UCLA research have developed a CD19‐OR‐CD20 chimeric antigen receptor (CAR) that can trigger T‐cell activation upon detection of CD19 or CD20.
Conventional T‐cell therapy utilizes single‐input anti‐CD19 CAR-T cells. Multiple clinical trials have reported remarkable therapeutic efficacy of this therapy against acute and chronic B‐cell malignancies. Unfortunately, several patients in these trials were reported to have relapsed due to the emergence of CD19‐negative leukemia or lymphoma. There is a need for a therapy that these cancers cannot easily develop resistance to.
This technology identifies a CD19‐OR‐CD20 CAR that can trigger T‐cell activation upon detection of CD19 or CD20. This construct can be generated using standard molecular techniques and could be a step forward from traditional single‐input anti‐CD19 CAR T cells. Cancer cells will be less likely to successfully escape from T-cell therapy due to the need to lose both CD19 and CD20 instead of CD19 only, and the probability of such double-mutations is significantly lower than that of a single mutation.
This innovation has been developed and tested using primary human T cells. It has been shown to trigger T‐cell activation, cytokine production, and target-cell lysis in vitro. It has further been shown to efficiently eradicate established lymphoma in vivo. Specifically, it has been shown in a mouse xenograft model that human T cells expressing the CD19-OR-CD20 CAR effectively prevent cancer relapse caused by the emergence of CD19-negative tumors, whereas T cells expressing the conventional, single-input CD19 CAR remain vulnerable to such spontaneous antigen loss by tumor cells. An Investigational New Drug application is currently in preparation for a phase I clinical trial targeting non-Hodgkin lymphoma, chronic lymphocytic leukemia, and small lymphocytic lymphoma.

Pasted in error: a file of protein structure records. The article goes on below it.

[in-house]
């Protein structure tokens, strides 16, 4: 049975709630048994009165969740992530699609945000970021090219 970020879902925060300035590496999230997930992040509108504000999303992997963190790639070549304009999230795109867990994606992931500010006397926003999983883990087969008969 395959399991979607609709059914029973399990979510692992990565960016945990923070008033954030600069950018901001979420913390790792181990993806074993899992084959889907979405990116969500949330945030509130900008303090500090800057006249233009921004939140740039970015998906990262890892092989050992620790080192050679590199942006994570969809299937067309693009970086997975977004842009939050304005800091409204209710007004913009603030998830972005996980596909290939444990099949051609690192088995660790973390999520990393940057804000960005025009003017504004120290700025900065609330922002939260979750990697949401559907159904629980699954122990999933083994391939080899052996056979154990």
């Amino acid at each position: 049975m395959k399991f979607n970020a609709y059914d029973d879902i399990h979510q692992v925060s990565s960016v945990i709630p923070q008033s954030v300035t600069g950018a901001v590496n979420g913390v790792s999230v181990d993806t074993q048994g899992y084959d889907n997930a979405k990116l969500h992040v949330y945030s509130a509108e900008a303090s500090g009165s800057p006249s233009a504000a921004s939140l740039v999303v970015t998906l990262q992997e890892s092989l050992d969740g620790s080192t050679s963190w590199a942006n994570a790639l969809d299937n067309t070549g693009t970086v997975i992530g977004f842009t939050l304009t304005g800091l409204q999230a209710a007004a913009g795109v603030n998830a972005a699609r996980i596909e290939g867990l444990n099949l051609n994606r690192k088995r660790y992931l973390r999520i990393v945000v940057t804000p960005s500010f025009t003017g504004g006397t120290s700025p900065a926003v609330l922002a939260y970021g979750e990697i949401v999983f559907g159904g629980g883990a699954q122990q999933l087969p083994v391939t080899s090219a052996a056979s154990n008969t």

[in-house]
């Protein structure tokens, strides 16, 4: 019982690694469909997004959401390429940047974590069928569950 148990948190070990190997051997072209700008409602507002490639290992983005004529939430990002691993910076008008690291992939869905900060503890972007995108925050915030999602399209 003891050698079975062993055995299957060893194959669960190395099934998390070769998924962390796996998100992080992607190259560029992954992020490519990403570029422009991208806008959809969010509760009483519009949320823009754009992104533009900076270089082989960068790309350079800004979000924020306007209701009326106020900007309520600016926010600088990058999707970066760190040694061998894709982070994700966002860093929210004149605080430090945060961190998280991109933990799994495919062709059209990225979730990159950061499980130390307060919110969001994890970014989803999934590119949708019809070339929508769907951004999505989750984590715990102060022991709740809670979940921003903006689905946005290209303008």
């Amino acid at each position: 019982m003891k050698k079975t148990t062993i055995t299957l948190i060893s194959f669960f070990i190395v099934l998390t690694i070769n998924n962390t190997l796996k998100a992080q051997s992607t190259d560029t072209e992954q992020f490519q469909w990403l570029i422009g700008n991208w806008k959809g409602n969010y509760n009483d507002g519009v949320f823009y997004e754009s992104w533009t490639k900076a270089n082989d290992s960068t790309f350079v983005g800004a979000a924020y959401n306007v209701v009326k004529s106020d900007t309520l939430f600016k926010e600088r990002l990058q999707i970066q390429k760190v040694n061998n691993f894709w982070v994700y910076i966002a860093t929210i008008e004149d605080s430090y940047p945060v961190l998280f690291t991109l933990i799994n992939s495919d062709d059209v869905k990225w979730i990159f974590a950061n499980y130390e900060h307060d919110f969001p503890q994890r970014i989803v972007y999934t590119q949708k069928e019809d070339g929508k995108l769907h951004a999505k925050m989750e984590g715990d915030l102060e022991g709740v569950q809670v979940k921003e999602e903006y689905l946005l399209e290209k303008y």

|United States Of America||Published Application||20170368098||12/28/2017||2015-390|
Additional Patent Pending